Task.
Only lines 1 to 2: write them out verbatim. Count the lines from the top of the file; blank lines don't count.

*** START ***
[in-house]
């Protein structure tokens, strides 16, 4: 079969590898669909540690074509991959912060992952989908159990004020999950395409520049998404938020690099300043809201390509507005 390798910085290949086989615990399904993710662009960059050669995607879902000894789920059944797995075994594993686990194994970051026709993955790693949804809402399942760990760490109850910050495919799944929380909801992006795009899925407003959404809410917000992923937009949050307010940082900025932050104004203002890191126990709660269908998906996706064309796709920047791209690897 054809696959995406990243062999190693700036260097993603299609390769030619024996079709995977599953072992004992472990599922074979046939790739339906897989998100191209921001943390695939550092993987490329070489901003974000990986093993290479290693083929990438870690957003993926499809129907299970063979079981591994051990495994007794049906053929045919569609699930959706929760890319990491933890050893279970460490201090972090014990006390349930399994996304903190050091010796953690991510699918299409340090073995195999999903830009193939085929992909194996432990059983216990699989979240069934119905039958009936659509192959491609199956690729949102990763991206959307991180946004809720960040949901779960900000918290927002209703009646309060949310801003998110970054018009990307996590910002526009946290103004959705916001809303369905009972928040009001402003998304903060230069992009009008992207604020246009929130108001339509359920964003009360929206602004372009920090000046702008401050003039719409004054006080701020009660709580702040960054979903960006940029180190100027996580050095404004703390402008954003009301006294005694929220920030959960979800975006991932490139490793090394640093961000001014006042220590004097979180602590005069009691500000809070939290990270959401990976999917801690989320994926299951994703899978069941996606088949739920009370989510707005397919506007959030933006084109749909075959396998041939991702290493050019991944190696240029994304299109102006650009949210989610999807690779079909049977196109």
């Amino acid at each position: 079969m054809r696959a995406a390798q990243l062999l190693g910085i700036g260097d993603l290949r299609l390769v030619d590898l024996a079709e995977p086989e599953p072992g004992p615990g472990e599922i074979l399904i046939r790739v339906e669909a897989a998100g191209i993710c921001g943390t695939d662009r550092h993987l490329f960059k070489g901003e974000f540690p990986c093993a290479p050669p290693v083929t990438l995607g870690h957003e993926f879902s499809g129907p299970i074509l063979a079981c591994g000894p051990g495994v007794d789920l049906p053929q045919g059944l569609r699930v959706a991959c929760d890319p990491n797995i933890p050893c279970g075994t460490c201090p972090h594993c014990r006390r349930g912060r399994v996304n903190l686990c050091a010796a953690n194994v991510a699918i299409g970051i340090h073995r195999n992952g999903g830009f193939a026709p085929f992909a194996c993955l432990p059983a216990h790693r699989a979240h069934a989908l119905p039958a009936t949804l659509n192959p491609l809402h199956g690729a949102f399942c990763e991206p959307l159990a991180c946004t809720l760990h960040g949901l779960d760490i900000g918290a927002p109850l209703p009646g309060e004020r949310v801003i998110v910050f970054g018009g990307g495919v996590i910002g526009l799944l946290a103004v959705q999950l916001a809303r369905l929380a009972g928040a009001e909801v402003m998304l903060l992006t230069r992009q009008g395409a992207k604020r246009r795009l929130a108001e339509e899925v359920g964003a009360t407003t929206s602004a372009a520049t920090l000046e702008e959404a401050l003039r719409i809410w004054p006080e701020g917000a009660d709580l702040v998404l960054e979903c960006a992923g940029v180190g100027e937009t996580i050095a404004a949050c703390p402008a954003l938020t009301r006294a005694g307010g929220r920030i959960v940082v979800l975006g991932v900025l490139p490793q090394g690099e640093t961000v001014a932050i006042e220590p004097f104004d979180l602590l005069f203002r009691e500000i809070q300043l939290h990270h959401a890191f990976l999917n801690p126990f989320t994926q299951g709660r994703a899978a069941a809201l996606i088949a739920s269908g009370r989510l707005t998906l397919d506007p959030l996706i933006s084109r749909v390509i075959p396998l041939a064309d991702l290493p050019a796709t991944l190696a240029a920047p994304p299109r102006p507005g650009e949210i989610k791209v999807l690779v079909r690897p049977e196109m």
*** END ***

[in-house]
């Protein structure tokens, strides 16, 4: 079969590898669909540690074509991959912060992952989908159990004020999950395409520049998404938020690099300043809201390509507005 390798910085290949086989615990399904993710662009960059050669995607879902000894789920059944797995075994594993686990194994970051026709993955790693949804809402399942760990760490109850910050495919799944929380909801992006795009899925407003959404809410917000992923937009949050307010940082900025932050104004203002890191126990709660269908998906996706064309796709920047791209690897 054809696959995406990243062999190693700036260097993603299609390769030619024996079709995977599953072992004992472990599922074979046939790739339906897989998100191209921001943390695939550092993987490329070489901003974000990986093993290479290693083929990438870690957003993926499809129907299970063979079981591994051990495994007794049906053929045919569609699930959706929760890319990491933890050893279970460490201090972090014990006390349930399994996304903190050091010796953690991510699918299409340090073995195999999903830009193939085929992909194996432990059983216990699989979240069934119905039958009936659509192959491609199956690729949102990763991206959307991180946004809720960040949901779960900000918290927002209703009646309060949310801003998110970054018009990307996590910002526009946290103004959705916001809303369905009972928040009001402003998304903060230069992009009008992207604020246009929130108001339509359920964003009360929206602004372009920090000046702008401050003039719409004054006080701020009660709580702040960054979903960006940029180190100027996580050095404004703390402008954003009301006294005694929220920030959960979800975006991932490139490793090394640093961000001014006042220590004097979180602590005069009691500000809070939290990270959401990976999917801690989320994926299951994703899978069941996606088949739920009370989510707005397919506007959030933006084109749909075959396998041939991702290493050019991944190696240029994304299109102006650009949210989610999807690779079909049977196109």